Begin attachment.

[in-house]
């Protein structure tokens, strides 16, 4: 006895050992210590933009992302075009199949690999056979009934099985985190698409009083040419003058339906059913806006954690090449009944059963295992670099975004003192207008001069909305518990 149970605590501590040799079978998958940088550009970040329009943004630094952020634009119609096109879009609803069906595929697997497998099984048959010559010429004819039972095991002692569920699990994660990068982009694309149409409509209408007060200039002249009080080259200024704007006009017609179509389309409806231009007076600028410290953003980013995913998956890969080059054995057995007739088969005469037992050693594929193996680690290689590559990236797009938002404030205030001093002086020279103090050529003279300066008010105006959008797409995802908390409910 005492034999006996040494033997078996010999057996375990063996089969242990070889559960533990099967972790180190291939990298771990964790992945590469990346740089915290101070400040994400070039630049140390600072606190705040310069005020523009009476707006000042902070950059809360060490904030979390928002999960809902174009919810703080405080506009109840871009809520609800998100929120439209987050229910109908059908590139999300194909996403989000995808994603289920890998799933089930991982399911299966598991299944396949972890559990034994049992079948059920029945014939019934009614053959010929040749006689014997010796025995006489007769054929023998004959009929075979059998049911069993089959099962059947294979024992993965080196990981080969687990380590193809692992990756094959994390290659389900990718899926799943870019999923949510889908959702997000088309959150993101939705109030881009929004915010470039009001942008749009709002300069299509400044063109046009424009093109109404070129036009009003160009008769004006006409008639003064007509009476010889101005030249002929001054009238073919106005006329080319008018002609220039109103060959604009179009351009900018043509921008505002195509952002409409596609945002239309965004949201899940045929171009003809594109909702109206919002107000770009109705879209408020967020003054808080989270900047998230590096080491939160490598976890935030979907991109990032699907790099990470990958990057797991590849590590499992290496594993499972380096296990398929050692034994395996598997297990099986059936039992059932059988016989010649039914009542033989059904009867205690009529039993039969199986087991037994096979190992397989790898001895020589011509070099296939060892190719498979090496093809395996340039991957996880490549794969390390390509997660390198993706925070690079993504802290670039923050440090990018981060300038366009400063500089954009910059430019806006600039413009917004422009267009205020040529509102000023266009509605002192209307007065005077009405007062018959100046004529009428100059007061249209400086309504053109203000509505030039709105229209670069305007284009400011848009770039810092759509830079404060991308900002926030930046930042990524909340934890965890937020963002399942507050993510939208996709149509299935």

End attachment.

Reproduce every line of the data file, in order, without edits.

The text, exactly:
[in-house]
């Protein structure tokens, strides 16, 4: 006895050992210590933009992302075009199949690999056979009934099985985190698409009083040419003058339906059913806006954690090449009944059963295992670099975004003192207008001069909305518990 149970605590501590040799079978998958940088550009970040329009943004630094952020634009119609096109879009609803069906595929697997497998099984048959010559010429004819039972095991002692569920699990994660990068982009694309149409409509209408007060200039002249009080080259200024704007006009017609179509389309409806231009007076600028410290953003980013995913998956890969080059054995057995007739088969005469037992050693594929193996680690290689590559990236797009938002404030205030001093002086020279103090050529003279300066008010105006959008797409995802908390409910 005492034999006996040494033997078996010999057996375990063996089969242990070889559960533990099967972790180190291939990298771990964790992945590469990346740089915290101070400040994400070039630049140390600072606190705040310069005020523009009476707006000042902070950059809360060490904030979390928002999960809902174009919810703080405080506009109840871009809520609800998100929120439209987050229910109908059908590139999300194909996403989000995808994603289920890998799933089930991982399911299966598991299944396949972890559990034994049992079948059920029945014939019934009614053959010929040749006689014997010796025995006489007769054929023998004959009929075979059998049911069993089959099962059947294979024992993965080196990981080969687990380590193809692992990756094959994390290659389900990718899926799943870019999923949510889908959702997000088309959150993101939705109030881009929004915010470039009001942008749009709002300069299509400044063109046009424009093109109404070129036009009003160009008769004006006409008639003064007509009476010889101005030249002929001054009238073919106005006329080319008018002609220039109103060959604009179009351009900018043509921008505002195509952002409409596609945002239309965004949201899940045929171009003809594109909702109206919002107000770009109705879209408020967020003054808080989270900047998230590096080491939160490598976890935030979907991109990032699907790099990470990958990057797991590849590590499992290496594993499972380096296990398929050692034994395996598997297990099986059936039992059932059988016989010649039914009542033989059904009867205690009529039993039969199986087991037994096979190992397989790898001895020589011509070099296939060892190719498979090496093809395996340039991957996880490549794969390390390509997660390198993706925070690079993504802290670039923050440090990018981060300038366009400063500089954009910059430019806006600039413009917004422009267009205020040529509102000023266009509605002192209307007065005077009405007062018959100046004529009428100059007061249209400086309504053109203000509505030039709105229209670069305007284009400011848009770039810092759509830079404060991308900002926030930046930042990524909340934890965890937020963002399942507050993510939208996709149509299935």